Wednesday, July 7, 2010
Critters of Baldwin Nurseries...
Whew. It's a busy, busy BUSY time of year (and hot, too) for nursery operators, for gardeners, for bloggers, for writers working on their book deadlines. Apologies to our readers for not updating sooner than this; the nursery owner is busy working with plants, while the other blog-tender has a book deadline approaching. That leaves me to fill in with some comments. I thought we'd talk about some of the wildlife you might see when you visit the nursery.
These waxwings were stuffing themselves on the barely-there fruit of the wild elder growing beside the fountaining pond in the upper part of the nursery. They were unafraid by the photographer's approach, until she got a little too close for their liking.
There are several different types of swallows hanging around and nesting at the nursery, including this handsome tree swallow.
Dragonflies come up from the irrigation pond to catch insects and bask in the warm of the sunlight.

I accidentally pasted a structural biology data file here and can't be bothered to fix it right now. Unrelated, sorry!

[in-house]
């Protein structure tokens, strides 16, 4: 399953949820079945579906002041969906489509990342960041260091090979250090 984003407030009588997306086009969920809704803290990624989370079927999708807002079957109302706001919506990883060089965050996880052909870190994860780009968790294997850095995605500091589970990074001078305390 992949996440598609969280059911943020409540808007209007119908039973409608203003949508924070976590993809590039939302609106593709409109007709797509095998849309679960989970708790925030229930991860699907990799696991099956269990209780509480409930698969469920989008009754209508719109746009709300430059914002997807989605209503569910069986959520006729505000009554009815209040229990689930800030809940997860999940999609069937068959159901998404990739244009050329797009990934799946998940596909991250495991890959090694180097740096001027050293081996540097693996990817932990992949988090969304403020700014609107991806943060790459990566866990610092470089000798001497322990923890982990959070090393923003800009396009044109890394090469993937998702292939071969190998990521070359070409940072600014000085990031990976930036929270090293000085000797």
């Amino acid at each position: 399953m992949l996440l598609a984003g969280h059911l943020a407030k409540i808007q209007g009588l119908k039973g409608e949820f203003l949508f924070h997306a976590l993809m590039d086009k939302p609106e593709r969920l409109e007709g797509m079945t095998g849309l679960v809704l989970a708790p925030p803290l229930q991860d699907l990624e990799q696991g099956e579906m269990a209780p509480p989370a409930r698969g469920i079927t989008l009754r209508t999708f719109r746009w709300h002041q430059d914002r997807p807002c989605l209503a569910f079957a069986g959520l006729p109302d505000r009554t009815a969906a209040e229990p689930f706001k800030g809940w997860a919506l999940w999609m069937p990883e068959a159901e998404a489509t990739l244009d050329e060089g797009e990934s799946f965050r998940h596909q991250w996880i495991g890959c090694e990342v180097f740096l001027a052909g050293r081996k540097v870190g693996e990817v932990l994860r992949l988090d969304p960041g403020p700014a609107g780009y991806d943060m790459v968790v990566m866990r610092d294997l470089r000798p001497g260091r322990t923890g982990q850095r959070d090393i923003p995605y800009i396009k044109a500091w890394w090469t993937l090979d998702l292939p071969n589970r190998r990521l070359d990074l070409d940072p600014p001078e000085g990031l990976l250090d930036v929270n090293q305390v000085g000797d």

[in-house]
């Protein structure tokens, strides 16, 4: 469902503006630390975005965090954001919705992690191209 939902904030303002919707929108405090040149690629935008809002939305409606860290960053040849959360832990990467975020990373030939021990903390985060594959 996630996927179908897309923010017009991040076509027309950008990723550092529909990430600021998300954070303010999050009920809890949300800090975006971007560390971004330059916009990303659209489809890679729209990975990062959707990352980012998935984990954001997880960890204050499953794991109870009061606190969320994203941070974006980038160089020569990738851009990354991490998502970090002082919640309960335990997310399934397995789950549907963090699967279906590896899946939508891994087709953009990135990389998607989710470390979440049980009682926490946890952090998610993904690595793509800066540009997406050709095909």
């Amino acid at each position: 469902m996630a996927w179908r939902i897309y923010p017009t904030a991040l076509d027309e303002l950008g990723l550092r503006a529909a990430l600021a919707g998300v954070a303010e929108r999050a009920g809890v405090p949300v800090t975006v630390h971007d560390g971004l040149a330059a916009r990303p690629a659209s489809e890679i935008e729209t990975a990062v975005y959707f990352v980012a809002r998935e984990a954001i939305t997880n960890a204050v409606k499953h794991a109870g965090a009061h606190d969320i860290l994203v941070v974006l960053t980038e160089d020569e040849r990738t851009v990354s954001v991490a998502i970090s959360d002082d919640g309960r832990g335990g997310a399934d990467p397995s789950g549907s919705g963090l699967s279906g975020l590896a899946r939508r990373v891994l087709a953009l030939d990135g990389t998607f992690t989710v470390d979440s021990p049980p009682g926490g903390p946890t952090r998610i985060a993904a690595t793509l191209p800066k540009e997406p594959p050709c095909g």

We saw the first monarch butterflies several weeks ago, and were very excited to see them. While we haven't noticed any eggs yet, it's only a matter of time til we find caterpillars munching on the milkweed. After a couple of weeks of feeding and growing, they'll look for a place to pupate. Like the leaves of this weigela.
They'll split their skins one last time, this time turning into a gorgeous green chrysalis...and after a couple of weeks...
The next generation of adult monarchs will appear, ready to start the cycle all over again. While the adults will sip nectar from any of a myriad of wildflowers and cultivated plants, they MUST have milkweeds to lay their eggs on, as that's the only food their caterpillars will eat.
We at Baldwin Nurseries are a registered Monarch waystation!
Not only monarchs like to hang out here. We see a variety of other butterflies and moths, including one of several species of fritillary (here dining on the flowers of swamp milkweed, Asclepias incarnata.
The Eastern Swallowtails are fond of a variety of flowers, including the coneflowers.
Hummingbird moths swarm to the buddleia, or butterfly bush, which I guess we can also call the hummingbird moth bush!
And there are plenty of insects to feed hungry baby swallows with. Score one for the swallows, and one less for the mosquitoes trying to feed on all of us!